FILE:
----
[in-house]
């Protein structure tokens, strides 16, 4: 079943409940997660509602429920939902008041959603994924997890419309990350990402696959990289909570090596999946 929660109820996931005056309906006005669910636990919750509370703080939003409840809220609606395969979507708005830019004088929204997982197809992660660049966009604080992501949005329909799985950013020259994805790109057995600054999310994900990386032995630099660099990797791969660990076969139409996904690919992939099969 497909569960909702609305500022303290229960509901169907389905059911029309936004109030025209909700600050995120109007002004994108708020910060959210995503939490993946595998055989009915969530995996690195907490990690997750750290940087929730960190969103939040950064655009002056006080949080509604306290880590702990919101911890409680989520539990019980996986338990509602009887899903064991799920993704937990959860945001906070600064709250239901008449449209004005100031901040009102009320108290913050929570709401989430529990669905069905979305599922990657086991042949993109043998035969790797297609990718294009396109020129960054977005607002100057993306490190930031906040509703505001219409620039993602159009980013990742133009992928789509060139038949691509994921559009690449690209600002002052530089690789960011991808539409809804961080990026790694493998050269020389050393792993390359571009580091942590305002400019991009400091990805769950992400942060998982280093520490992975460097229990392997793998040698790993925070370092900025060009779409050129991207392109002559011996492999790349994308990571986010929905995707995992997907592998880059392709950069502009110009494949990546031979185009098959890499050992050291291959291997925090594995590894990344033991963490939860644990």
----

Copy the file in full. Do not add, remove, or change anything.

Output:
[in-house]
């Protein structure tokens, strides 16, 4: 079943409940997660509602429920939902008041959603994924997890419309990350990402696959990289909570090596999946 929660109820996931005056309906006005669910636990919750509370703080939003409840809220609606395969979507708005830019004088929204997982197809992660660049966009604080992501949005329909799985950013020259994805790109057995600054999310994900990386032995630099660099990797791969660990076969139409996904690919992939099969 497909569960909702609305500022303290229960509901169907389905059911029309936004109030025209909700600050995120109007002004994108708020910060959210995503939490993946595998055989009915969530995996690195907490990690997750750290940087929730960190969103939040950064655009002056006080949080509604306290880590702990919101911890409680989520539990019980996986338990509602009887899903064991799920993704937990959860945001906070600064709250239901008449449209004005100031901040009102009320108290913050929570709401989430529990669905069905979305599922990657086991042949993109043998035969790797297609990718294009396109020129960054977005607002100057993306490190930031906040509703505001219409620039993602159009980013990742133009992928789509060139038949691509994921559009690449690209600002002052530089690789960011991808539409809804961080990026790694493998050269020389050393792993390359571009580091942590305002400019991009400091990805769950992400942060998982280093520490992975460097229990392997793998040698790993925070370092900025060009779409050129991207392109002559011996492999790349994308990571986010929905995707995992997907592998880059392709950069502009110009494949990546031979185009098959890499050992050291291959291997925090594995590894990344033991963490939860644990």